Sunday, 16 September 2012

Home-made Houmous

I'm sorry but shop-bought houmous is better than home-made. I don't care who makes it or which shop you buy it in, the houmous sold in a tub always trumps your own. Why? I suggest that there is a special ingredient only known to manufacturers of middle eastern dips which they sprinkle into the machine with the rest of the ingredients. I'll bet it's fairy dust.

So why bother making your own, and why have I posted a recipe here at all? I'll tell you. It's because I have an obsession with telling the truth, and last night I made a middle eastern meze for friends and didn't want to tell them that I made my own houmous when I didn't. Tzatziki, on the other hand, IS better home-made than shop-bought (recipe to follow soon) and so I was delighted to offer them a delightful yoghurty alternative to embellish the start of the feast.

So why is shop-bought houmous actually better? The answer is that it's mellower and has a better texture. The ingredients have had a long time in their hermetically sealed polythene container to really get to know each other and balance each other out - a bit like leaving two heavyweight boxers in the ring for an hour and seeing them emerge all battered and calm. The other thing is, the manufacturers have managed to find a way to easily peel the skins off the chickpeas, ensuring that their finished dish is smoother than a baby's bum - not full of papery shards of floppy old skin. Yuck.

I am, of course, exaggerating. Home-made houmous is fine, and tastes approximately the same as the one from Waitrose etc. It's even quite pleasant when you garnish it with reserved chickpeas, olive oil and paprika. But let's face it, once you garnish some of the shop-bought stuff with reserved chickpeas, olive oil and paprika, who the hell would know if you made it yourself or not? Maybe half a lie is better than a lie or no lie?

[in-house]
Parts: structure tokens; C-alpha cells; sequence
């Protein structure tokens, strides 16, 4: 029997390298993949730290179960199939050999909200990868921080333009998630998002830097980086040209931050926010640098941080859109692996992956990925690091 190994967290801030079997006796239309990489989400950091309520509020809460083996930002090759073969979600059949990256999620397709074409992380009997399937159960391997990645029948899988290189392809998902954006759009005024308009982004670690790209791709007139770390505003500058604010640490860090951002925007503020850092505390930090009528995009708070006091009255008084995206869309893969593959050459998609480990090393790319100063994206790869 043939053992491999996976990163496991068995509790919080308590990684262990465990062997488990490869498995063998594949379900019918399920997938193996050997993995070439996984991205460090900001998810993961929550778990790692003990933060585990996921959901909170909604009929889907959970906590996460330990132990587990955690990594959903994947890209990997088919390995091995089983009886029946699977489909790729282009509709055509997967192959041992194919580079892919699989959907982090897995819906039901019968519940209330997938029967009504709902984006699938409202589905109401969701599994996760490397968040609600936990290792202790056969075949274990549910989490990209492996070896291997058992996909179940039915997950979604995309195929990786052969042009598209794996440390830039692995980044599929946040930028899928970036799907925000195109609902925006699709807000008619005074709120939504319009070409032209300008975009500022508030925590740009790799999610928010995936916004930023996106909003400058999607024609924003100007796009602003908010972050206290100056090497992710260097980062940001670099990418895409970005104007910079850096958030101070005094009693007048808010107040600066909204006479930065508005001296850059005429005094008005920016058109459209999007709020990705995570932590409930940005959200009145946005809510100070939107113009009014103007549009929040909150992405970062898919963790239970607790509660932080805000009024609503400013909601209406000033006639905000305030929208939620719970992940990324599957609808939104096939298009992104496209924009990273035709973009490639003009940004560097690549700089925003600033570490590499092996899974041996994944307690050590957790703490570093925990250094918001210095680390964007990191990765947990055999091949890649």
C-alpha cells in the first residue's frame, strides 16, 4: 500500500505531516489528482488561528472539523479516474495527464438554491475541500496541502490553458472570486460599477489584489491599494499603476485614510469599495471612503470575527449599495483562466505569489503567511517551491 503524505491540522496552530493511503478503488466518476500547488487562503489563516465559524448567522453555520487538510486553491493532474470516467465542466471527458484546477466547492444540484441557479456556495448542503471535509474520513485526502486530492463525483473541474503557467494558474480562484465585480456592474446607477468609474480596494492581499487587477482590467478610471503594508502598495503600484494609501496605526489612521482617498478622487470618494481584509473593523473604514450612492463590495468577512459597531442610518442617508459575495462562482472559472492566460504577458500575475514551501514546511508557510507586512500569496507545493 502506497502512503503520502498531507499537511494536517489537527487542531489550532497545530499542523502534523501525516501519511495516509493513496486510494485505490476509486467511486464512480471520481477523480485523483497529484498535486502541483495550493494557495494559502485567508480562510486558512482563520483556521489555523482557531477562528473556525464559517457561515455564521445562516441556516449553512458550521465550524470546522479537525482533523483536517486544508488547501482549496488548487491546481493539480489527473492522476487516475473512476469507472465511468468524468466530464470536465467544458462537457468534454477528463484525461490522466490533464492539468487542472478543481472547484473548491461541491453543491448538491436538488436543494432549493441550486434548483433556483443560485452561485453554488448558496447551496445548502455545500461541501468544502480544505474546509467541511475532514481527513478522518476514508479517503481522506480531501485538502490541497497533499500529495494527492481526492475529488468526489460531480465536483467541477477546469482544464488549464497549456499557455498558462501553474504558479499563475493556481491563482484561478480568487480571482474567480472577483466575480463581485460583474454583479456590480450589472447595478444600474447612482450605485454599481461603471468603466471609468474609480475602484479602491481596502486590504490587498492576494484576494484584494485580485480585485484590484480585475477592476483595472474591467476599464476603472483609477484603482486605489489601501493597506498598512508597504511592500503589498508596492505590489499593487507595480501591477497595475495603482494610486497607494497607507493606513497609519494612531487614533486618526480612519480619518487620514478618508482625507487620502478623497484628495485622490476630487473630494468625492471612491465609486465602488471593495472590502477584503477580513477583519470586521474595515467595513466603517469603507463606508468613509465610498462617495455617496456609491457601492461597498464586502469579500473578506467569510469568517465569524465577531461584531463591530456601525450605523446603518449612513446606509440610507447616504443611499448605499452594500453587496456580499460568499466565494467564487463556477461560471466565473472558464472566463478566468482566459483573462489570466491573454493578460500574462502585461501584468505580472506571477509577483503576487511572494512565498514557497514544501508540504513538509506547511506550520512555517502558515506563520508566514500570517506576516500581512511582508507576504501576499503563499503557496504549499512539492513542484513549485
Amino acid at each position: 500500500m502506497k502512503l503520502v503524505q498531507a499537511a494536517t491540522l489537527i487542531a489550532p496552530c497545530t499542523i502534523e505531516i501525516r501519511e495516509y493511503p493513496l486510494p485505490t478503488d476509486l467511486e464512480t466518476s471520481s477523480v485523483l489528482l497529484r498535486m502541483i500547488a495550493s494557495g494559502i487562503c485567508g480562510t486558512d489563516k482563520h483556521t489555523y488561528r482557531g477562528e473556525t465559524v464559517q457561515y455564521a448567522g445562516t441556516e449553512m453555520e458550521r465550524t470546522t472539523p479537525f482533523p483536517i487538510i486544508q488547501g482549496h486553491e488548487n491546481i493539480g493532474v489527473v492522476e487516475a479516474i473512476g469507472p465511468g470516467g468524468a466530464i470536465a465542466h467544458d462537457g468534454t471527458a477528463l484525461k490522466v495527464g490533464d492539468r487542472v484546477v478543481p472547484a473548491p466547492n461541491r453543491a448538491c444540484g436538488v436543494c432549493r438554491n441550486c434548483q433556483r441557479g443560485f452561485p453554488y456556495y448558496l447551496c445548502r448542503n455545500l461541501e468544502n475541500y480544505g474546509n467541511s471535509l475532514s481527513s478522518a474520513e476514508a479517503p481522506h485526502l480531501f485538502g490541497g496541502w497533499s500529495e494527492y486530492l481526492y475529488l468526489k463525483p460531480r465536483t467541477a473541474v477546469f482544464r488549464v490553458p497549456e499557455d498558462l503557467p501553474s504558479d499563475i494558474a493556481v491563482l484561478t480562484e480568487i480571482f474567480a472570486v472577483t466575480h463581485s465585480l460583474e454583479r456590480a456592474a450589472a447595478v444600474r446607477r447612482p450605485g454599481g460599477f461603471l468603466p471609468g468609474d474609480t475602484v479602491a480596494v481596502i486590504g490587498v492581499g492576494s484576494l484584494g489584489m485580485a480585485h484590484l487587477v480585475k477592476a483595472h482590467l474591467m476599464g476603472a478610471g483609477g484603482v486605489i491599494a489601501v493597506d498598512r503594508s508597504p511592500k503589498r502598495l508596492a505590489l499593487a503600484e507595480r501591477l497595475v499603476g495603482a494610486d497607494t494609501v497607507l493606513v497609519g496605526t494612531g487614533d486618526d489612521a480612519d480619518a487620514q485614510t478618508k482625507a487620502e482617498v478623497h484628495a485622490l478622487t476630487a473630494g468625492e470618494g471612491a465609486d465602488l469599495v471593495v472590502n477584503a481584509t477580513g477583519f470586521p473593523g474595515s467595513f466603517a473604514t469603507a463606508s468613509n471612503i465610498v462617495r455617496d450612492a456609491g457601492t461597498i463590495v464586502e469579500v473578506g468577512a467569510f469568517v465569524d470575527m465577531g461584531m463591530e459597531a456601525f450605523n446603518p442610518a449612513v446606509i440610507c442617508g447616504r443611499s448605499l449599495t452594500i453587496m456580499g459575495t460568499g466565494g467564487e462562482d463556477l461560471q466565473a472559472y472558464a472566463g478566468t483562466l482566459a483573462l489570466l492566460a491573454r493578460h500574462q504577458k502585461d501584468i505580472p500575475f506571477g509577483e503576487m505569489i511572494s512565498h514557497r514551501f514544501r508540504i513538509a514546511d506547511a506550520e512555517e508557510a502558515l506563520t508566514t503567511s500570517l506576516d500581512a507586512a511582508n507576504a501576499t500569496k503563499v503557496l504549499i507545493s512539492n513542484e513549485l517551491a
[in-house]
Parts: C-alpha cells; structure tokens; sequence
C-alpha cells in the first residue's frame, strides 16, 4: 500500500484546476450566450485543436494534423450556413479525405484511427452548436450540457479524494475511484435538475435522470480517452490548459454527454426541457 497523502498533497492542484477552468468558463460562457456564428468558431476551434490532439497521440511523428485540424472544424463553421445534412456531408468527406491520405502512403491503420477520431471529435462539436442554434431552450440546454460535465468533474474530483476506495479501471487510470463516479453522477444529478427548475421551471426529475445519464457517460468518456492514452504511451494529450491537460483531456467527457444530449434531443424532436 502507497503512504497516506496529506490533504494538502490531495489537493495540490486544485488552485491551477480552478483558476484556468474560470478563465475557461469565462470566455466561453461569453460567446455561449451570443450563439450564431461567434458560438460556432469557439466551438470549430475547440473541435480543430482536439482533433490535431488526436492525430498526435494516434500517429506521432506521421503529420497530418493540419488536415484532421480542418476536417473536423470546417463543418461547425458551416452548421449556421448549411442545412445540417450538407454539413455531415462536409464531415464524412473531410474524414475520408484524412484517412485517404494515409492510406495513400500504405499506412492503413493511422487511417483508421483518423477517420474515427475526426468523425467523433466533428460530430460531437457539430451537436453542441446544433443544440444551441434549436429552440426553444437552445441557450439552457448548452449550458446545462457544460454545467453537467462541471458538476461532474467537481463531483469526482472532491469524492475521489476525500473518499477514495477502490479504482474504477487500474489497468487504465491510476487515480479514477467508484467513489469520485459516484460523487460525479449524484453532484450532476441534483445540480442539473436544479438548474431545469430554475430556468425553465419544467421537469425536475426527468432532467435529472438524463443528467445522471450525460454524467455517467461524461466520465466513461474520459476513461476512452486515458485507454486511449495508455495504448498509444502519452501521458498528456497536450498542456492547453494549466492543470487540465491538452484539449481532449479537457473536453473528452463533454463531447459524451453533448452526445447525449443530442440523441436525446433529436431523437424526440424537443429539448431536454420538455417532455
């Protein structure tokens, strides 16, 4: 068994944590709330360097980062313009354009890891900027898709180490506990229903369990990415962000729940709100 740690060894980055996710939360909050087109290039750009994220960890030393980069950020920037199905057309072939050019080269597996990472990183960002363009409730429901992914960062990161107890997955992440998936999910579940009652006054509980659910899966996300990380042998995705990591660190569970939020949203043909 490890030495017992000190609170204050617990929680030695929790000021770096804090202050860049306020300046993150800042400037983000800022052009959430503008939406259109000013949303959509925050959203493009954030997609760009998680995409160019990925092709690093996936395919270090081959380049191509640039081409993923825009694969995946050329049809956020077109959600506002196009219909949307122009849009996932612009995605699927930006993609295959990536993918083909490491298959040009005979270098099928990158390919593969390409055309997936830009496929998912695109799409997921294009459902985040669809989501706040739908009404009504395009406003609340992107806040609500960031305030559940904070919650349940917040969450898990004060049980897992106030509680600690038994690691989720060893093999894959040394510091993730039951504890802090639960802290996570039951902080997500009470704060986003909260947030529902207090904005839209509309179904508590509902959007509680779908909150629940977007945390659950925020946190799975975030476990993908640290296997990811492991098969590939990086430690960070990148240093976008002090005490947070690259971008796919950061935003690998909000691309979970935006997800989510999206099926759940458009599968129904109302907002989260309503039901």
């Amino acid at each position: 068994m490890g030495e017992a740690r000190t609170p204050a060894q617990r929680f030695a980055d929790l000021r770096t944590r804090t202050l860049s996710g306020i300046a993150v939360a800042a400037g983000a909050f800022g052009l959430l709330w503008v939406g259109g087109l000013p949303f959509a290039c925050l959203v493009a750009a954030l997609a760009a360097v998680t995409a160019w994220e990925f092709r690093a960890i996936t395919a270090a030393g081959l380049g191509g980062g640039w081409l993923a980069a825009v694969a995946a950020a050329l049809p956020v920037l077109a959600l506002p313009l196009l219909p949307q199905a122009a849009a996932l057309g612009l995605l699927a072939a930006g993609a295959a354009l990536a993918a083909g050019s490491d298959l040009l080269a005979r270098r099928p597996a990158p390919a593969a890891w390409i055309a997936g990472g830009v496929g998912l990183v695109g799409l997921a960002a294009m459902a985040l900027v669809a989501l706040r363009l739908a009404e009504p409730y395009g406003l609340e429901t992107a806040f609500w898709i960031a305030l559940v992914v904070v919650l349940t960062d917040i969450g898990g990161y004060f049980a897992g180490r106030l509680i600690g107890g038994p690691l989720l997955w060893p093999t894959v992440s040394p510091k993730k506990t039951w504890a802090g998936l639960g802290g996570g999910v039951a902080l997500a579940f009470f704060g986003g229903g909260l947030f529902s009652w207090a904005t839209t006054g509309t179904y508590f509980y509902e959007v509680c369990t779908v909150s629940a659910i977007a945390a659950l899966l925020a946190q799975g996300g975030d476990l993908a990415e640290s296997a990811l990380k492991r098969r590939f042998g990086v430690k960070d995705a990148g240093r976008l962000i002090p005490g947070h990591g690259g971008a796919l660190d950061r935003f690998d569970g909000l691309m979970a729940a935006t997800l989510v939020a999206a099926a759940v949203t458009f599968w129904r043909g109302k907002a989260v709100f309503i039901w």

Oh, a quick note on tahini: Buy a big tub of it from your local middle eastern grocer. I use Green Valley just off the Edgware Road near Marble Arch (who also sell baklava to die for). Once you've got over your obsession with making your own houmous, you'll find yourself unable to pop to the fridge hourly to steal a spoonful of the deliciously rich clay-like sesame paste. It's like a slightly bitter peanut buter, but for some reason, so much better - it's gotta be that bloody  fairy dust again.

Oh, the other thing about shop-bought houmous, is that it's really cheap. 80p-£1 for a 200g tub is about the going rate. Make it yourself and it's going to cost you 75p per serving. Why bother?

Serves 4


1 x 400g can of chickpeas, drained and rinsed with 1 tablespoon reserved for garnish
2 tablespoons of tahini (sesame seed) paste, or 2 tablespoons of sesame seeds, ground to a powder
1 clove of garlic, peeled
3 tablespoons of lemon juice
3 tablespoons of olive oil
Pinches of salt and pepper
Ground paprika, for sprinkling

Toasted pitta bread to serve

In a blender, whizz up the chickpeas, tahini, garlic, lemon juice, 3 tablespoons of the olive oil and seasoning. Transfer the houmous to a bowl and make a shallow well in the centre. Garnish with the reserved chickpeas, sprinkle with paprika and drizzle with the reserved tablespoon of olive oil. Serve with the pitta bread.

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